Yesterday I had an interview. It was a largely positive experience (aside from driving on the freeway to get there and the nerves). The conversation I had with my interviewer jogged my thinking and had me pondering over topics that have been nagging at my mind for a while. While I have no doubt that the experience of my peers and my own experiences are shaping my impression of the economy it is hard to imagine from my perspective that we are not in some downward spiral where the availability of work does not nearly align with those seeking work. Yet at the same time, 'opportunity' (in a broad sense) has never been greater.
One of the biggest contributors to this conundrum has to be the predominance of liberal arts/humanities-educated young people. The simple fact is that there are not nearly enough jobs in teaching, academia, journalism, criticism, etc. that could possibly sop up this talent pool. Perhaps in generations time we will reflect on the university system as the greatest misallocation of human resources in the century. While the economy was hungry for skilled tradespeople many in my cohort went off and studied sociology, English literature, history, and popular culture. To be fair to the Millennials we were told at the time that whatever degree you get will guarantee success.
The greatest disparity in this marginal economy is most obvious in the creative fields. I think it is natural with so many people living in relative comfort to want to turn towards the arts and other productive pursuits. In some ways it has never been easier to take a grassroots approach and get started. I am perfectly representative of this trend. I write this blog with no financial compensation, I don't even have advertisements activated. I have written for other outlets without formal compensation. I have appeared on two podcasts and on television without any payment, just for fun. I have also plied my hand at writing fiction, though since completing my novella about a year ago I have written very little. I am just one person, but there are thousands, tens of thousands like me, but they seek to make these activities into a profession that they get paid for.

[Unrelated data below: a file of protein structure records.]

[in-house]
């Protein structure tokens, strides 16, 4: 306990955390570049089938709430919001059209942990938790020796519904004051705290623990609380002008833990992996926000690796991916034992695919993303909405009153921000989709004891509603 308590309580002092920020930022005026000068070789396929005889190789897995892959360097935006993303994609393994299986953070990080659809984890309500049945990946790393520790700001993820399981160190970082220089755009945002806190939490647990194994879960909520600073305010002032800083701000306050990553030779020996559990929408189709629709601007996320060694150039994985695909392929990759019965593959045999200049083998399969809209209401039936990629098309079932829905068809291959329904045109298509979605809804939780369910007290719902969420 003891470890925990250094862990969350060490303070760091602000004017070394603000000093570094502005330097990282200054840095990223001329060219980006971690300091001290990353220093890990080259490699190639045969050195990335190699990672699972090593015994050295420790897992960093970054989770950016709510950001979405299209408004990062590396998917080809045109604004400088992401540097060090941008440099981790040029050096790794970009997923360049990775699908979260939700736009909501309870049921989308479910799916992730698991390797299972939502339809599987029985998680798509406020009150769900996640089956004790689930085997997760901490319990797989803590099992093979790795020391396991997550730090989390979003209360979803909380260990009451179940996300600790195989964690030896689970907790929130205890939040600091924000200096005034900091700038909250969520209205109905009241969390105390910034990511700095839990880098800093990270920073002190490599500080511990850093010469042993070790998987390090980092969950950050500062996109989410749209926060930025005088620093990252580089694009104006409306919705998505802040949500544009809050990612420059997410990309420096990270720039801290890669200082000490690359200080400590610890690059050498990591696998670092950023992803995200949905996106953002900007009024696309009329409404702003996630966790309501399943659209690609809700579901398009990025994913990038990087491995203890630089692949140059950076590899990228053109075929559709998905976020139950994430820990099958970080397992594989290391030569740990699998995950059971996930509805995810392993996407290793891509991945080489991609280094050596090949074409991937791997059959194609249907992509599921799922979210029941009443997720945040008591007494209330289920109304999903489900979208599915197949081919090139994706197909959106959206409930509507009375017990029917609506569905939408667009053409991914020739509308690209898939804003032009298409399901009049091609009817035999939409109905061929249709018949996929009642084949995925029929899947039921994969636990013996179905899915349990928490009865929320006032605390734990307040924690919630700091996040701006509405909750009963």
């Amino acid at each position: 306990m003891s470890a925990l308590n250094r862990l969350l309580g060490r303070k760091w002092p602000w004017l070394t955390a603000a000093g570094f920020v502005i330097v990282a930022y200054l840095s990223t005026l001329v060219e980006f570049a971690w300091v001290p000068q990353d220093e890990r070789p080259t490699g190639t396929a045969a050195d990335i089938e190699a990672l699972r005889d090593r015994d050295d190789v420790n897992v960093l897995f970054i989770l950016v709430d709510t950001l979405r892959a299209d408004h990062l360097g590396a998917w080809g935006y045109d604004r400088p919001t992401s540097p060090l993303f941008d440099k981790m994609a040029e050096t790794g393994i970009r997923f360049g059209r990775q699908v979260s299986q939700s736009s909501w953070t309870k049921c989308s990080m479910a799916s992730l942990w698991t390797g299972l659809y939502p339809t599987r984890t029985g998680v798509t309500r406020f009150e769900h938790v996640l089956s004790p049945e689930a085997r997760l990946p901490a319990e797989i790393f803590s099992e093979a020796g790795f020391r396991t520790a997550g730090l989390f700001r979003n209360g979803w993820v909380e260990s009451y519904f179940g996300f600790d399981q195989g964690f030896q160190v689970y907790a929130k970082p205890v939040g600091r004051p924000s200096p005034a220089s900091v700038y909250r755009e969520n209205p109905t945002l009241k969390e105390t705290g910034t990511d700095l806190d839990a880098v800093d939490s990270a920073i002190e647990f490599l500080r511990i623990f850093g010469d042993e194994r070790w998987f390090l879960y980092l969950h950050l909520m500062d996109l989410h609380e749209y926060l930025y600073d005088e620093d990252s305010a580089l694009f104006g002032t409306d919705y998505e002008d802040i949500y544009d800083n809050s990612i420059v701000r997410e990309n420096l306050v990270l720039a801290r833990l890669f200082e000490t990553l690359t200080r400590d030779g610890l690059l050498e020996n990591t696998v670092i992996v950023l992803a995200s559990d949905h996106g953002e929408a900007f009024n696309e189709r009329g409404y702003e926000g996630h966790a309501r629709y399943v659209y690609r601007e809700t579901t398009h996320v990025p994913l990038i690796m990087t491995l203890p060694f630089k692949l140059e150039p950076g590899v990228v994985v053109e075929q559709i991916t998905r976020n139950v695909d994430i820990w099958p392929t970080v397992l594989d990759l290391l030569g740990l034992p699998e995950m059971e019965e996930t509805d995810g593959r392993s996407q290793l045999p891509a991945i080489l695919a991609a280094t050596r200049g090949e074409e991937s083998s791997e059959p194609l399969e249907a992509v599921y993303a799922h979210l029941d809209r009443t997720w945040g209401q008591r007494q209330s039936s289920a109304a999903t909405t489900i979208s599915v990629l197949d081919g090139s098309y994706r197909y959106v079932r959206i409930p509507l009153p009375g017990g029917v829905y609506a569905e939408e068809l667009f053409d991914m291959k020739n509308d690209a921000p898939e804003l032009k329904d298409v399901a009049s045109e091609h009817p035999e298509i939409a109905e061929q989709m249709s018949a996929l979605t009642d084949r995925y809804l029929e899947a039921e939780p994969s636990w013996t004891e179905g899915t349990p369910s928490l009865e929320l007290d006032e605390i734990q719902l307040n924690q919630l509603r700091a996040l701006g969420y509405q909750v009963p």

Our marginal economy is very cruel to those hoping to have a creative career. The profit structure of all creative industries tend to look like a very spiky pyramid. At the top are a tiny number of people making a vast majority of the money, and as you slide down the pyramid you are swarmed by individuals desperate to break through, and worse for those people, individuals who just do it as a fun hobby. YouTube is this model. I recently read a somewhat tragic piece about the 'modestly' successful channels that don't come close to paying their hosts enough.
While acting, singing, comedy, etc. have always been exceptionally difficult careers to break into I fear that the narrow opportunities in the workforce overall has produced a similar environment, especially for jobs within media (who isn't a social media expert now?), law, government and education.
The marginal economy has other troubling facets namely the growth of contract work and part-time work. Finding any full-time position is becoming increasingly difficult. This is sometimes called precarious work. Some people are trapped going job to job with no security and little compensation. As an individual I sit at a very privileged part of the wedge. Still, I think the move towards the digital, post-industrial economy is having a severe impact on the employment life of our citizenry. It's easy to overlook if you are in a secure position, but incredibly daunting for those without.